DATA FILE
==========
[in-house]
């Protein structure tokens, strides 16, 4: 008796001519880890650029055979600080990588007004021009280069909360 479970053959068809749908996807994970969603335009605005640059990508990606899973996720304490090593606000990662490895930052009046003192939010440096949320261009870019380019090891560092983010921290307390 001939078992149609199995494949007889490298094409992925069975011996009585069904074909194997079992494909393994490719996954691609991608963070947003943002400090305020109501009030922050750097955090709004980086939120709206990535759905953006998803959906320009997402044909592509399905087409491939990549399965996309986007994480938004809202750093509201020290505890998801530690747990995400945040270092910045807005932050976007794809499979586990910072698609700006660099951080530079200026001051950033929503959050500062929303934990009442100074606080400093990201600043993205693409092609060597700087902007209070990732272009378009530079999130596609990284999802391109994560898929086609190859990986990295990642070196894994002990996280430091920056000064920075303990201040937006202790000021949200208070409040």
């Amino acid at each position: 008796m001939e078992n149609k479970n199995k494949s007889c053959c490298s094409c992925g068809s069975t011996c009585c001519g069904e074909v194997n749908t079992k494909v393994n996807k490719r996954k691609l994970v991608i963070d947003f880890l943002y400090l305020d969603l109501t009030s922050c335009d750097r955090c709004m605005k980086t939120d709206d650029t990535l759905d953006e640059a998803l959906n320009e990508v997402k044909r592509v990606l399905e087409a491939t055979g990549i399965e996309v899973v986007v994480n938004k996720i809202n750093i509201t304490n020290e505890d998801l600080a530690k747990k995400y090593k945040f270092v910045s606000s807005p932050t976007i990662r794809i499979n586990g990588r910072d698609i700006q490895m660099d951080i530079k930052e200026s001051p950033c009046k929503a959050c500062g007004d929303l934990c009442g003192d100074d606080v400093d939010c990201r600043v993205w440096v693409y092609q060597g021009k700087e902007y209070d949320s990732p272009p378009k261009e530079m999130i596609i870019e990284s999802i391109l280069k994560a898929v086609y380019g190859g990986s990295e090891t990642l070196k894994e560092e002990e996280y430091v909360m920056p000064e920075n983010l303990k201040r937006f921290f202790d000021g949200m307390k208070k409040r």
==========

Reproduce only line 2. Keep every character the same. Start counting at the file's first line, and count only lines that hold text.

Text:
């Protein structure tokens, strides 16, 4: 008796001519880890650029055979600080990588007004021009280069909360 479970053959068809749908996807994970969603335009605005640059990508990606899973996720304490090593606000990662490895930052009046003192939010440096949320261009870019380019090891560092983010921290307390 001939078992149609199995494949007889490298094409992925069975011996009585069904074909194997079992494909393994490719996954691609991608963070947003943002400090305020109501009030922050750097955090709004980086939120709206990535759905953006998803959906320009997402044909592509399905087409491939990549399965996309986007994480938004809202750093509201020290505890998801530690747990995400945040270092910045807005932050976007794809499979586990910072698609700006660099951080530079200026001051950033929503959050500062929303934990009442100074606080400093990201600043993205693409092609060597700087902007209070990732272009378009530079999130596609990284999802391109994560898929086609190859990986990295990642070196894994002990996280430091920056000064920075303990201040937006202790000021949200208070409040």